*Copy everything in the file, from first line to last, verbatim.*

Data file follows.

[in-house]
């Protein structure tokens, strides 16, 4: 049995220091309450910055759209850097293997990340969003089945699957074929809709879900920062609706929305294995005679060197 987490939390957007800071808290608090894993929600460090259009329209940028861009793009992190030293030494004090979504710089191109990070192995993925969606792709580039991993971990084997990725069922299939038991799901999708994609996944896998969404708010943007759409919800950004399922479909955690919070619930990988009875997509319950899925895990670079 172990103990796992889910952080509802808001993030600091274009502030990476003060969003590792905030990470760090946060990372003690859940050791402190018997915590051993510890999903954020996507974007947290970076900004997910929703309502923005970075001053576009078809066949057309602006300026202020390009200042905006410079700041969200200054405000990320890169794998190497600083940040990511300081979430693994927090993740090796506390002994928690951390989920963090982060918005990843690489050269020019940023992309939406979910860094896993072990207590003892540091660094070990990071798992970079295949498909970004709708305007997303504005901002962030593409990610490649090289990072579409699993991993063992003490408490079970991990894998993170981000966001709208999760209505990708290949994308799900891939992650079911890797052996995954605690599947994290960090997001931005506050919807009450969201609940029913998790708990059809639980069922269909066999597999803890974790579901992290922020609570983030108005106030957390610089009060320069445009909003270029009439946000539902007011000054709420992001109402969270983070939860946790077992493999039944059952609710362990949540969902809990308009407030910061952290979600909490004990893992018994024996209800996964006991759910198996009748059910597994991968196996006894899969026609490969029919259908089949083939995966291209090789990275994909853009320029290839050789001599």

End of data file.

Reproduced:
[in-house]
């Protein structure tokens, strides 16, 4: 049995220091309450910055759209850097293997990340969003089945699957074929809709879900920062609706929305294995005679060197 987490939390957007800071808290608090894993929600460090259009329209940028861009793009992190030293030494004090979504710089191109990070192995993925969606792709580039991993971990084997990725069922299939038991799901999708994609996944896998969404708010943007759409919800950004399922479909955690919070619930990988009875997509319950899925895990670079 172990103990796992889910952080509802808001993030600091274009502030990476003060969003590792905030990470760090946060990372003690859940050791402190018997915590051993510890999903954020996507974007947290970076900004997910929703309502923005970075001053576009078809066949057309602006300026202020390009200042905006410079700041969200200054405000990320890169794998190497600083940040990511300081979430693994927090993740090796506390002994928690951390989920963090982060918005990843690489050269020019940023992309939406979910860094896993072990207590003892540091660094070990990071798992970079295949498909970004709708305007997303504005901002962030593409990610490649090289990072579409699993991993063992003490408490079970991990894998993170981000966001709208999760209505990708290949994308799900891939992650079911890797052996995954605690599947994290960090997001931005506050919807009450969201609940029913998790708990059809639980069922269909066999597999803890974790579901992290922020609570983030108005106030957390610089009060320069445009909003270029009439946000539902007011000054709420992001109402969270983070939860946790077992493999039944059952609710362990949540969902809990308009407030910061952290979600909490004990893992018994024996209800996964006991759910198996009748059910597994991968196996006894899969026609490969029919259908089949083939995966291209090789990275994909853009320029290839050789001599």